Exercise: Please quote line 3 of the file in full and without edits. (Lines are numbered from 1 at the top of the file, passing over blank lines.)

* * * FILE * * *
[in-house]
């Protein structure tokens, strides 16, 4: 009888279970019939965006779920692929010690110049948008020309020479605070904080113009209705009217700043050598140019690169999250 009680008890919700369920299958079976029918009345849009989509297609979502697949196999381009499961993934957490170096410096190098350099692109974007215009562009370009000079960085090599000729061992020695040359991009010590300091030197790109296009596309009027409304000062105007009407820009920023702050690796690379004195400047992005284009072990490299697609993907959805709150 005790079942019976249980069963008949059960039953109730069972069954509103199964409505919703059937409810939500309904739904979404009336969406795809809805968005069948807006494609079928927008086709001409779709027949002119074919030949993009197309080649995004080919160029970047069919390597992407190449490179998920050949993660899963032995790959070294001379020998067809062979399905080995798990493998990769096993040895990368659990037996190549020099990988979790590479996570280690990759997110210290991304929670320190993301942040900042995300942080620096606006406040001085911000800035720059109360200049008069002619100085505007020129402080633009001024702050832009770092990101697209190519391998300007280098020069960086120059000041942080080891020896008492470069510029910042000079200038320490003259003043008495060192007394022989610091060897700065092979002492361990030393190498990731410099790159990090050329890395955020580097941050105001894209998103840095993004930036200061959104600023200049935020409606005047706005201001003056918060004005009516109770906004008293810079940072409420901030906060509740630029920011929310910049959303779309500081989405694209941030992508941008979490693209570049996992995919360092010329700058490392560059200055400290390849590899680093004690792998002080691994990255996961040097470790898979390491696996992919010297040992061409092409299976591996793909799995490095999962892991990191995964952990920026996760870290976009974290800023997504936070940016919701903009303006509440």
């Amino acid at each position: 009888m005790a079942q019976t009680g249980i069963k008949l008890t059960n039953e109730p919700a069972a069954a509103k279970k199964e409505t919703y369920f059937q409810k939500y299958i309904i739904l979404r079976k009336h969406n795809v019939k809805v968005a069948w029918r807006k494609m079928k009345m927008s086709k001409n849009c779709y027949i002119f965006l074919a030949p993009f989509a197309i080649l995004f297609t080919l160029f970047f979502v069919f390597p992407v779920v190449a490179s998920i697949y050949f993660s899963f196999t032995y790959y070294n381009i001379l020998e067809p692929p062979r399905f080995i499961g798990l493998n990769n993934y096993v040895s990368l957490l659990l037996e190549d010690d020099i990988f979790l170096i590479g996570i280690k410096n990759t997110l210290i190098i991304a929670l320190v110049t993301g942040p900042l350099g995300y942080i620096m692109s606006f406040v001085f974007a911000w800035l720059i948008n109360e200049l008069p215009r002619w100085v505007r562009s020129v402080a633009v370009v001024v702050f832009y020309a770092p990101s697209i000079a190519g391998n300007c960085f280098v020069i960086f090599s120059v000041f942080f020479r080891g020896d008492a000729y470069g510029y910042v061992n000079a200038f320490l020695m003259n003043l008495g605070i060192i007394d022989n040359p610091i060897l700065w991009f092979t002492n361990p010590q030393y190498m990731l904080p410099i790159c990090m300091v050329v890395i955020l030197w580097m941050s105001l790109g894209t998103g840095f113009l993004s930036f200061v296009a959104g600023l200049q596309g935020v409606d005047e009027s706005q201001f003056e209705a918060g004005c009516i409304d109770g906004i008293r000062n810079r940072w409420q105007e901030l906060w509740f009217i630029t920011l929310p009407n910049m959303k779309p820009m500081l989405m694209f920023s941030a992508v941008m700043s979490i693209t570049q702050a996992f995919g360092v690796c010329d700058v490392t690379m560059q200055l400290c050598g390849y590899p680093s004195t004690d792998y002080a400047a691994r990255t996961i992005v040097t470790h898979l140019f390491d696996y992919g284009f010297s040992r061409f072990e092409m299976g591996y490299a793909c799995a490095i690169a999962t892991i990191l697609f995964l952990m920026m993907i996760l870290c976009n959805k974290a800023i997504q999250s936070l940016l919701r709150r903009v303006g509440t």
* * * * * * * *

């Amino acid at each position: 009888m005790a079942q019976t009680g249980i069963k008949l008890t059960n039953e109730p919700a069972a069954a509103k279970k199964e409505t919703y369920f059937q409810k939500y299958i309904i739904l979404r079976k009336h969406n795809v019939k809805v968005a069948w029918r807006k494609m079928k009345m927008s086709k001409n849009c779709y027949i002119f965006l074919a030949p993009f989509a197309i080649l995004f297609t080919l160029f970047f979502v069919f390597p992407v779920v190449a490179s998920i697949y050949f993660s899963f196999t032995y790959y070294n381009i001379l020998e067809p692929p062979r399905f080995i499961g798990l493998n990769n993934y096993v040895s990368l957490l659990l037996e190549d010690d020099i990988f979790l170096i590479g996570i280690k410096n990759t997110l210290i190098i991304a929670l320190v110049t993301g942040p900042l350099g995300y942080i620096m692109s606006f406040v001085f974007a911000w800035l720059i948008n109360e200049l008069p215009r002619w100085v505007r562009s020129v402080a633009v370009v001024v702050f832009y020309a770092p990101s697209i000079a190519g391998n300007c960085f280098v020069i960086f090599s120059v000041f942080f020479r080891g020896d008492a000729y470069g510029y910042v061992n000079a200038f320490l020695m003259n003043l008495g605070i060192i007394d022989n040359p610091i060897l700065w991009f092979t002492n361990p010590q030393y190498m990731l904080p410099i790159c990090m300091v050329v890395i955020l030197w580097m941050s105001l790109g894209t998103g840095f113009l993004s930036f200061v296009a959104g600023l200049q596309g935020v409606d005047e009027s706005q201001f003056e209705a918060g004005c009516i409304d109770g906004i008293r000062n810079r940072w409420q105007e901030l906060w509740f009217i630029t920011l929310p009407n910049m959303k779309p820009m500081l989405m694209f920023s941030a992508v941008m700043s979490i693209t570049q702050a996992f995919g360092v690796c010329d700058v490392t690379m560059q200055l400290c050598g390849y590899p680093s004195t004690d792998y002080a400047a691994r990255t996961i992005v040097t470790h898979l140019f390491d696996y992919g284009f010297s040992r061409f072990e092409m299976g591996y490299a793909c799995a490095i690169a999962t892991i990191l697609f995964l952990m920026m993907i996760l870290c976009n959805k974290a800023i997504q999250s936070l940016l919701r709150r903009v303006g509440t």